Post-9/11 GI Bill Transferability Requires Obligated Service


Story Number: NNS100707-14Release Date: 7/7/2010 4:46:00 PM
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By Wm. Cullen James, Navy Personnel Command Public Affairs

MILLINGTON, Tenn. (NNS) -- For those Sailors with children approaching college age, about to start higher learning or with spouses with college aspirations, now is the time to ensure your Post-9/11 GI Bill transferability is properly set up.

Qualified active duty and Reserve Sailors may elect to transfer benefits to a spouse or children, with some or all benefits allocated to those named.

"We still have a lot of Sailors whose transferability requests are being rejected because they don't have the four years of obligated service remaining," said Kathy Wardlaw, the Navy's GI Bill program manager.

The Navy announced the transferability process in NAVADMIN 203/09. Basically, it states that transferability requires two additional years for Sailors eligible for retirement between Aug. 1, 2010, and July 31, 2011, or three additional years for those with 20 years service between Aug. 1, 2011, and July 31, 2012.

Otherwise, Sailors generally must have served at least six years in the Armed Forces and agree to an additional four years. See the NAVADMIN for exceptions.

"Before submitting their transferability requests, their obligation requirement must be reflected in their electronic service record (ESR) or the request will be rejected until corrected," said Wardlaw.

Sailors can review their ESR at https://nsips.nmci.navy.mil/.

In addition to the ESR, the Defense Eligibility Enrollment System (DEERS) is used to validate a family member's eligibility for transfer.

For enlisted personnel that means having sufficient obligated service prior to their end of active obligated service. For officers, it means they must have an administrative remarks entry (Page 13) in their ESR agreeing to serve four more years from the date their transferability request is submitted.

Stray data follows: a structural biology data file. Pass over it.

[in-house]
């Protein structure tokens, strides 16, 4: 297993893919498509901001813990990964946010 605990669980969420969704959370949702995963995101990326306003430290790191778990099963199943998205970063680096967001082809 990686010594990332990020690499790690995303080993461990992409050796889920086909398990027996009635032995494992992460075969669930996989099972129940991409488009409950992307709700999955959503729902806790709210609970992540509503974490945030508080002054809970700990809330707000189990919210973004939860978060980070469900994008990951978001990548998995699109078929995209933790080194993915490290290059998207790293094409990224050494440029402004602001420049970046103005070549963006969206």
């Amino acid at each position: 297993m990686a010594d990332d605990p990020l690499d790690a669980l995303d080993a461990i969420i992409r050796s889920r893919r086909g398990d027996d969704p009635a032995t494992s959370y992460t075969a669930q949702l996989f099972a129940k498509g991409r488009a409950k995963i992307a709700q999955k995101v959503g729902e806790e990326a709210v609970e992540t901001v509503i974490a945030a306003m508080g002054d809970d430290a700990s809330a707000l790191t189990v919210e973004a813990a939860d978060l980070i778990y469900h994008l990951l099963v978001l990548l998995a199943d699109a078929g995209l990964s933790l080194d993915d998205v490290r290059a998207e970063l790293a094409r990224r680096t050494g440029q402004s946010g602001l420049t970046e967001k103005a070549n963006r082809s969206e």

After obligating service, Sailors must elect the transferability option while still serving.

"Sailors can allocate any percentage of their benefit to their spouse and children and change it any time, but if they don't elect the benefit while serving, they won't be able to go back and do it," said Wardlaw.

Family members must be in DEERS and eligible for benefits in DEERS before a Sailor can request transferability. This means those dual-military members whose children are reflecting under only one sponsor's record, must be reflected under both sponsors. For example, to establish a child as a family member under both military parents, the child should be enrolled in DEERS under one parent for benefits and under the other parent as a child drawing benefits from another military sponsor.

Navy career counselors are a valuable source of information and an important piece in the service obligation requirement.

For more information, visit the Navy Personnel Command Post-9/11 GI Bill Web site at www.npc.navy.mil/CareerInfo/Education/GIBill/Post_9_11.html.

For more news from Navy Personnel Command, visit www.navy.mil/local/npc/.

STORY COMMENTS2 COMMENTS
7/14/2010 6:19:00 PM
Seems like a good timeto throw a gripe towards the politicians who refuse to wave the 10 year cut-off for the veterans of Vietnam up to 1975. When I got out in 73, I was married with child on the way. I had no real free time until kids got out of college. Here I am at 58 with no job and could use that aid today, but I have written to congressmen for years and you get the same lip service, but change the ten year limit for Vietnam Era Vets? No way Guys, these folks need booted out.

7/11/2010 12:29:00 PM
What about the retires who have never used their GI bill money for education?

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